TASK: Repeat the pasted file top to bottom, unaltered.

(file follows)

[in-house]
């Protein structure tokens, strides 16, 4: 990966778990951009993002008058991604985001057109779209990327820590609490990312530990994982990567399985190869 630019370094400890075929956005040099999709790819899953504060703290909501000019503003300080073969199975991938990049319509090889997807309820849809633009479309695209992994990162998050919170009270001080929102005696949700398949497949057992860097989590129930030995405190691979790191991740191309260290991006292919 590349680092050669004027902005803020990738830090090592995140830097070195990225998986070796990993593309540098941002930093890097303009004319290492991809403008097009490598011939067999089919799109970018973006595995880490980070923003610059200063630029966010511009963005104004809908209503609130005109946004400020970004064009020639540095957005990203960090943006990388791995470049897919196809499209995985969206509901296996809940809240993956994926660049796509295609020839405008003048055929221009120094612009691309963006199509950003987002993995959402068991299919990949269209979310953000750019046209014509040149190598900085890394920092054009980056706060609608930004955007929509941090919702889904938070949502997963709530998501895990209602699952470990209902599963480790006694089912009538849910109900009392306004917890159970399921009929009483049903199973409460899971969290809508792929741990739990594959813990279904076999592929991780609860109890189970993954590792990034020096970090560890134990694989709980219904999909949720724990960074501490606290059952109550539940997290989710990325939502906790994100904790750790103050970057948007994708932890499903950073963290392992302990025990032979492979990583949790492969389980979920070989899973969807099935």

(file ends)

[in-house]
């Protein structure tokens, strides 16, 4: 990966778990951009993002008058991604985001057109779209990327820590609490990312530990994982990567399985190869 630019370094400890075929956005040099999709790819899953504060703290909501000019503003300080073969199975991938990049319509090889997807309820849809633009479309695209992994990162998050919170009270001080929102005696949700398949497949057992860097989590129930030995405190691979790191991740191309260290991006292919 590349680092050669004027902005803020990738830090090592995140830097070195990225998986070796990993593309540098941002930093890097303009004319290492991809403008097009490598011939067999089919799109970018973006595995880490980070923003610059200063630029966010511009963005104004809908209503609130005109946004400020970004064009020639540095957005990203960090943006990388791995470049897919196809499209995985969206509901296996809940809240993956994926660049796509295609020839405008003048055929221009120094612009691309963006199509950003987002993995959402068991299919990949269209979310953000750019046209014509040149190598900085890394920092054009980056706060609608930004955007929509941090919702889904938070949502997963709530998501895990209602699952470990209902599963480790006694089912009538849910109900009392306004917890159970399921009929009483049903199973409460899971969290809508792929741990739990594959813990279904076999592929991780609860109890189970993954590792990034020096970090560890134990694989709980219904999909949720724990960074501490606290059952109550539940997290989710990325939502906790994100904790750790103050970057948007994708932890499903950073963290392992302990025990032979492979990583949790492969389980979920070989899973969807099935």